Teens having sex with older mates. Teen Sex May Affect Brain Development, Study Suggests.



Teens having sex with older mates

Teens having sex with older mates

Anton Zabielskyi , Shutterstock The uproar that followed a November episode of Fox's "Glee" in which two teen couples had sex for the first time may have some scientific legs. New research shows sex during the adolescent years could affect mood and brain development into adulthood.

The study, which was carried out on hamsters, reveals how social experiences during adolescence when the brain is still developing can have broad consequences, say the researchers from Ohio State University College of Medicine. Specifically, the animals that mated earlier in life had higher levels of depressive behaviors, changes to the brain and smaller reproductive tissues compared to those that had intercourse later or not at all.

Morris and his colleagues cautioned, however, that the study should not be used to promote teenage abstinence , as they noted the research was carried out on hamsters and it isn't certain the same conclusion will hold for humans. As such, more research is needed understand the effects of sex during puberty.

The study, which was presented on Nov. Testing the effects of sex The researchers had a group of day-old male hamsters the equivalent of human teens mate with adult females in heat. A second group of males mated in adulthood 80 days into life , while a control group was not exposed to females. Hamsters reach puberty at 21 days, and by 40 days have reached late- to post-adolescence, roughly equivalent to ages 16 to 20 in humans, said study researcher Randy Nelson, neuroscience professor and chair at Ohio State.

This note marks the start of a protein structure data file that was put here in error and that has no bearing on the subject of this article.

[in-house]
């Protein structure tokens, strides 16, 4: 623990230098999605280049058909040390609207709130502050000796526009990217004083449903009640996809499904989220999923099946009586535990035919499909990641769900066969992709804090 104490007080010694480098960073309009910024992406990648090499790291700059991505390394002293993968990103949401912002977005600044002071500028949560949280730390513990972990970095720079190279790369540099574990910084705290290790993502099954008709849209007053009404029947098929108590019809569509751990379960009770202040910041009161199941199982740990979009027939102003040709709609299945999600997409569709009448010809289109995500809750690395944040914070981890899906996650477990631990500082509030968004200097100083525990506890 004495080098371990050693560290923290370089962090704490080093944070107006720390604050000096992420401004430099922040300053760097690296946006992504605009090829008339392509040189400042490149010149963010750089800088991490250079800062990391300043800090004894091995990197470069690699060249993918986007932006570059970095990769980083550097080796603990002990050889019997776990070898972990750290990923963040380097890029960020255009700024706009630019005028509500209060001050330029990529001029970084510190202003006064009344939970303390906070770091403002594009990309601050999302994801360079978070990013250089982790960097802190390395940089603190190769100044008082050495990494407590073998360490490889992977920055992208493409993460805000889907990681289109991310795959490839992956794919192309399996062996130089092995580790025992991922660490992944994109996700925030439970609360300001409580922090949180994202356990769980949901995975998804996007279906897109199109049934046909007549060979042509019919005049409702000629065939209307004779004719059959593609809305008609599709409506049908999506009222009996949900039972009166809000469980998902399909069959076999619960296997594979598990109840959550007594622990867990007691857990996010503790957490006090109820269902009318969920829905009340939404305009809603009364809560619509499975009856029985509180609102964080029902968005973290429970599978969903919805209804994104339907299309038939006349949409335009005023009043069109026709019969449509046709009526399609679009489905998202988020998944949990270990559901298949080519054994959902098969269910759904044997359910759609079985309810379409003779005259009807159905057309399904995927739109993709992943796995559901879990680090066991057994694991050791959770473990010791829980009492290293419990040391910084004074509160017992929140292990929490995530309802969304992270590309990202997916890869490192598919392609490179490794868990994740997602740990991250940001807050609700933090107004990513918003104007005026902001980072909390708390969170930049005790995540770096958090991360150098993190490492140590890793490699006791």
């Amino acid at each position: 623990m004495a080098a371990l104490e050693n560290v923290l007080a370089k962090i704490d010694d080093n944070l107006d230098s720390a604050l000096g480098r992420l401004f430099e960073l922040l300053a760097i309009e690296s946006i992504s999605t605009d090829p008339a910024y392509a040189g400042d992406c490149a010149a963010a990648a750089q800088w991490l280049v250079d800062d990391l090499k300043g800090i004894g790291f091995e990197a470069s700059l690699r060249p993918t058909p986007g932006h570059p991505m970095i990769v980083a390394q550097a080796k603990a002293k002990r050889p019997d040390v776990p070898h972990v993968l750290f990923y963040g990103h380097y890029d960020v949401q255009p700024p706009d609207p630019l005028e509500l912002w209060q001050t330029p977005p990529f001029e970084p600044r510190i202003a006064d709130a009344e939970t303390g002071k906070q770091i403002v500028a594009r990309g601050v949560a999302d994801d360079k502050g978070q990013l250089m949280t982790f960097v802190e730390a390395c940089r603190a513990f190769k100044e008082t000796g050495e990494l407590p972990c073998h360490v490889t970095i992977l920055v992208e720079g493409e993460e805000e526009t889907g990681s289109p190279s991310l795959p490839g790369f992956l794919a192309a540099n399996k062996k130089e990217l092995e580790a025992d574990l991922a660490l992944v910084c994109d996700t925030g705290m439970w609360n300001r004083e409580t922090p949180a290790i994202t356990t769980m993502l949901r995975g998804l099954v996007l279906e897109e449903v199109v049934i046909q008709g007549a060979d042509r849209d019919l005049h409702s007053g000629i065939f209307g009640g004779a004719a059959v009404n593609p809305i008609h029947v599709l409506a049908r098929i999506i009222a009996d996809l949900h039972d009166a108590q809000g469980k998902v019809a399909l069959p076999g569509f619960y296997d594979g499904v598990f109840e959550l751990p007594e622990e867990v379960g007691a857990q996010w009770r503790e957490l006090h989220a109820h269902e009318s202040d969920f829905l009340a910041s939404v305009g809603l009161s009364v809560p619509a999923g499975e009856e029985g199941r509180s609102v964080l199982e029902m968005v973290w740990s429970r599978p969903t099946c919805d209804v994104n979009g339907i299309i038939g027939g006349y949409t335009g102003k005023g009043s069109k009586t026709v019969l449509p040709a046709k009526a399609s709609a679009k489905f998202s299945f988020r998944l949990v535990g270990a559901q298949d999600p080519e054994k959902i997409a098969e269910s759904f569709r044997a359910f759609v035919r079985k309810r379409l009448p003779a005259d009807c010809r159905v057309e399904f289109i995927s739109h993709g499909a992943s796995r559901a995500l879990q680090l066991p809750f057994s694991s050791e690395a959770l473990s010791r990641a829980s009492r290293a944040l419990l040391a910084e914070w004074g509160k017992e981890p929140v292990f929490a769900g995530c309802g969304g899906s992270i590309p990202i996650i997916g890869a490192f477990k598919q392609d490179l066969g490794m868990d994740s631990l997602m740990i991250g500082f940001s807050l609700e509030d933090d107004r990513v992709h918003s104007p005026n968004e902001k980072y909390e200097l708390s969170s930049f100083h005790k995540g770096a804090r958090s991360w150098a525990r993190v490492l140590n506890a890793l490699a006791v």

Researchers did various tests on the hamsters at days. When placed in water, the animals that had sex at 40 days were more likely to stop swimming vigorously, a symptom of depression, than the other three groups. All of the sexually active hamsters showed higher levels of anxiety, measured by willingness to explore a maze, than the virgin hamsters.

The group that had sex in adolescence also showed less complexity in the brain's dendrites, thebranching extensions of neurons that receive messages from other nerve cells, and higher expression of a gene associated with inflammation. Certain reproductive tissues, including the seminal vesicles glands in males that secrete ejaculate and vas deferens tube that carries sperm out of the testes , were also smaller in these animals.